ADAS reporting that all winter crops are now sown out

The latest UK  advisory update from ADAS discusses the impact of this year’s weather on combinable crop – winter wheat, winter barley, winter oats and oilseed rape – growth rates.

A key impact noted is the lack of rain through the middle part of the year. This resulted in a number of growers delaying drilling until later in the year in the hope that sowing in October would mean higher levels of soil moisture in seed beds leading to better establishment.

The report, for the first time, assesses the condition of crops using the United States Department of Agriculture (USDA) approach, classifying crops into five categories, ranging from very poor to excellent.

The report concludes that, overall, cereal crops are in good to excellent condition; however, oilseed rape is slightly lower with 11% of the crops in a poor condition.

Report Overview

ADAS is confirming that after an exceptionally dry start to the summer, moderate rainfall during July and August helped reduce soil moisture deficits in many areas.

Drilling conditions have generally been marked by low soil moisture levels, leading to late sowing in many regions, as farmers postpone crop establishment in order to wait for soil moisture levels to rise.

As such, although winter cereal drilling started in September, it was still taking place in late November in most regions, for those who opted to postpone. Likewise, the early oilseed rape harvest meant that the drilling window opened in early August for many farmers, although, as with cereals, some farmers opted to delay drilling in the hope that soil moisture levels would increase.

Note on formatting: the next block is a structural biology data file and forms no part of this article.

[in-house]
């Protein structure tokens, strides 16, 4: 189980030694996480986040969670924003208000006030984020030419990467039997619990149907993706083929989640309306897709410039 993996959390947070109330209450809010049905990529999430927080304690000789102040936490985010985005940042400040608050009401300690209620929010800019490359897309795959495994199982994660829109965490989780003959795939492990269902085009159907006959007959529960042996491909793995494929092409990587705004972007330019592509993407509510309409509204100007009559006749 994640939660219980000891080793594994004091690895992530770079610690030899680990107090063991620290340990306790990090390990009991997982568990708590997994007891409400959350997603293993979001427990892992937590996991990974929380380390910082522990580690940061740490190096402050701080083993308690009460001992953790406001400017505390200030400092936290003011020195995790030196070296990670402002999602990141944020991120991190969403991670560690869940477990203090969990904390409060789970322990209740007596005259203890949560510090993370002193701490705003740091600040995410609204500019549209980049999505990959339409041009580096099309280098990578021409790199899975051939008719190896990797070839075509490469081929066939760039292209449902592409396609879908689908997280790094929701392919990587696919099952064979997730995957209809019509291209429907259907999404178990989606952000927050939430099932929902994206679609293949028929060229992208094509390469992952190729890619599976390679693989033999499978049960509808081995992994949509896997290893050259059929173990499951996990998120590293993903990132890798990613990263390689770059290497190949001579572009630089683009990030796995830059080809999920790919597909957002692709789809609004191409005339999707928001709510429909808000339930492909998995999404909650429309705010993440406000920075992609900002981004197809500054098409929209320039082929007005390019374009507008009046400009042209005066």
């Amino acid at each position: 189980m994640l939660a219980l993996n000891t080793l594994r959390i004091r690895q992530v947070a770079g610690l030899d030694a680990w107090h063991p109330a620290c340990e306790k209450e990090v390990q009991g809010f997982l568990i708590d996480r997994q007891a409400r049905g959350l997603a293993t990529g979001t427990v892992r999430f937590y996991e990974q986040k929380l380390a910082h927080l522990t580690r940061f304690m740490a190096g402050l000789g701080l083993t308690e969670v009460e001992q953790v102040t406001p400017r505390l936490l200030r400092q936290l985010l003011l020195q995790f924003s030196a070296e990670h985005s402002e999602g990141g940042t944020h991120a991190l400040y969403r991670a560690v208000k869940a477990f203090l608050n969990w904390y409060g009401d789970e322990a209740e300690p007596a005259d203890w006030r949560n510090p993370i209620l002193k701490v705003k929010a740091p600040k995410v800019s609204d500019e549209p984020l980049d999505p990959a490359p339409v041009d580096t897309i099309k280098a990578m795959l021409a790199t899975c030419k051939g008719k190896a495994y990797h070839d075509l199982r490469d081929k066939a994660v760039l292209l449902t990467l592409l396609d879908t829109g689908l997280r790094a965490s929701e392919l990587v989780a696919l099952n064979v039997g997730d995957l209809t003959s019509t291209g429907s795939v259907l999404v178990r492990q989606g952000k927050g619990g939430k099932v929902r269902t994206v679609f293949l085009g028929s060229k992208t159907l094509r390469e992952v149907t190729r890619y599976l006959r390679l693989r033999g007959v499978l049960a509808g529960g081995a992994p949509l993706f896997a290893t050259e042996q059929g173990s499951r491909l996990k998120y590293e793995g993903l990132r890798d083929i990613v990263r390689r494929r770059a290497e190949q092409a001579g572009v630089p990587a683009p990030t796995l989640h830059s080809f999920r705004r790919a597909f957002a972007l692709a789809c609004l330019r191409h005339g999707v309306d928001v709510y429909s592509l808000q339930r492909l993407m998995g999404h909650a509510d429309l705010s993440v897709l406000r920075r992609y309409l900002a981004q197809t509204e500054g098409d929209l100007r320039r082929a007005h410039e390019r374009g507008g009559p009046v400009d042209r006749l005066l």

Due to the dry soil conditions this autumn, there was a marked increase in the use of minimum tillage as well as direct drilling, with many farmers who would normally use inversion tillage, instead opting not to plough, in order to conserve soil moisture and reduce input costs.

Likewise, reports also suggest that many farmers took this opportunity to experiment with direct drilling for the first time.

As of the end of November, drilling is complete in all but a few crops, with just a few isolated areas of winter wheat and winter oats left to sow. The lack of soil moisture has meant that a proportion of farmers decided to delay drilling into late October or even well into November, in the hope of higher soil moisture levels in seed beds and better establishment.

Weed pressure remains relatively low overall, despite the dry soil conditions reducing the effectiveness of pre-emergence herbicides and there have been no major concerns reported, as in many incidences, the lack of moisture has also impeded weed growth.

Pest pressure

Overall, pest pressure has also been low, although warm temperatures into November have meant that aphids have remained active for a prolonged period this autumn, which has increased the risk of barley yellow dwarf virus (BYDV) spread.

Widespread cabbage stem flea beetle (CSFB) damage has been reported, in particular on late drilled crops that were not well established prior to adult migration. As such, approximately 5% of oilseed rape crops have already been lost due to a combination of slow growth due to lack of moisture and CSFB damage.

The dry autumn conditions have meant that there has been little or no slug activity, even where oilseed rape was the preceding crop.

However, aphid numbers have been high this autumn, in part due to relatively mild conditions leading to a late finish to aphid migration. As such, growers in several regions applied foliar insecticides to their earlier drilled crops, even in cases where a seed treatment had been used.

The recent drop in temperatures in November meant that later drilled crops were under lower aphid pressure.

Overall disease levels were low at the end of November. Mild conditions encouraged the development of mildew, particularly on early (September) sown crops. Recent frosts controlled most outbreaks, and few crops have required treatment to date. Septoria and rust levels remain low.